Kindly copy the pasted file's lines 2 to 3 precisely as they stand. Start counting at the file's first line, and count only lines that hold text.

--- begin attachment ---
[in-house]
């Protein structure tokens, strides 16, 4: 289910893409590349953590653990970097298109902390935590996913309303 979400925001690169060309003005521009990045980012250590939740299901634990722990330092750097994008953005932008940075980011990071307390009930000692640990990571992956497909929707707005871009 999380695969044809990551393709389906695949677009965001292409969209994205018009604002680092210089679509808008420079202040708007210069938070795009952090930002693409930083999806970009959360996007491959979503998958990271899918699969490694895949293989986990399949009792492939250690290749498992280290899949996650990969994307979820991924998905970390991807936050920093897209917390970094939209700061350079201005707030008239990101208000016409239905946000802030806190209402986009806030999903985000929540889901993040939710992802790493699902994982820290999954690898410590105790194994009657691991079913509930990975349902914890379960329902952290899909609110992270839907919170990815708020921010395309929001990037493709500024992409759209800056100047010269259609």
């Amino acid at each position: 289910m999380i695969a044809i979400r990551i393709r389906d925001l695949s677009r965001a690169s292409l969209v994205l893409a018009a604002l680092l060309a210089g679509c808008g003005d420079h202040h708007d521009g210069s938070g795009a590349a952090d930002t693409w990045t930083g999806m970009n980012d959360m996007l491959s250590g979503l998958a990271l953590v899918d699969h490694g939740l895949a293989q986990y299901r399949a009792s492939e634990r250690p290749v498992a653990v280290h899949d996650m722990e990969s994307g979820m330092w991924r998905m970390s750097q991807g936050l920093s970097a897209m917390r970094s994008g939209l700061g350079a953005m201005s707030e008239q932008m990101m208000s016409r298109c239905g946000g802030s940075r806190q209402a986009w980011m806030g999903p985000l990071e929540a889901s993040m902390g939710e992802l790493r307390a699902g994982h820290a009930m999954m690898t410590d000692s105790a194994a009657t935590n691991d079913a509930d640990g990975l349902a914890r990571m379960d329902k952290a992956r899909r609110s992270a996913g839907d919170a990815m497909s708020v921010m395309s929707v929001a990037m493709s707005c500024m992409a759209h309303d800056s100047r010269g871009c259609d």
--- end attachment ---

């Protein structure tokens, strides 16, 4: 289910893409590349953590653990970097298109902390935590996913309303 979400925001690169060309003005521009990045980012250590939740299901634990722990330092750097994008953005932008940075980011990071307390009930000692640990990571992956497909929707707005871009 999380695969044809990551393709389906695949677009965001292409969209994205018009604002680092210089679509808008420079202040708007210069938070795009952090930002693409930083999806970009959360996007491959979503998958990271899918699969490694895949293989986990399949009792492939250690290749498992280290899949996650990969994307979820991924998905970390991807936050920093897209917390970094939209700061350079201005707030008239990101208000016409239905946000802030806190209402986009806030999903985000929540889901993040939710992802790493699902994982820290999954690898410590105790194994009657691991079913509930990975349902914890379960329902952290899909609110992270839907919170990815708020921010395309929001990037493709500024992409759209800056100047010269259609």
């Amino acid at each position: 289910m999380i695969a044809i979400r990551i393709r389906d925001l695949s677009r965001a690169s292409l969209v994205l893409a018009a604002l680092l060309a210089g679509c808008g003005d420079h202040h708007d521009g210069s938070g795009a590349a952090d930002t693409w990045t930083g999806m970009n980012d959360m996007l491959s250590g979503l998958a990271l953590v899918d699969h490694g939740l895949a293989q986990y299901r399949a009792s492939e634990r250690p290749v498992a653990v280290h899949d996650m722990e990969s994307g979820m330092w991924r998905m970390s750097q991807g936050l920093s970097a897209m917390r970094s994008g939209l700061g350079a953005m201005s707030e008239q932008m990101m208000s016409r298109c239905g946000g802030s940075r806190q209402a986009w980011m806030g999903p985000l990071e929540a889901s993040m902390g939710e992802l790493r307390a699902g994982h820290a009930m999954m690898t410590d000692s105790a194994a009657t935590n691991d079913a509930d640990g990975l349902a914890r990571m379960d329902k952290a992956r899909r609110s992270a996913g839907d919170a990815m497909s708020v921010m395309s929707v929001a990037m493709s707005c500024m992409a759209h309303d800056s100047r010269g871009c259609d």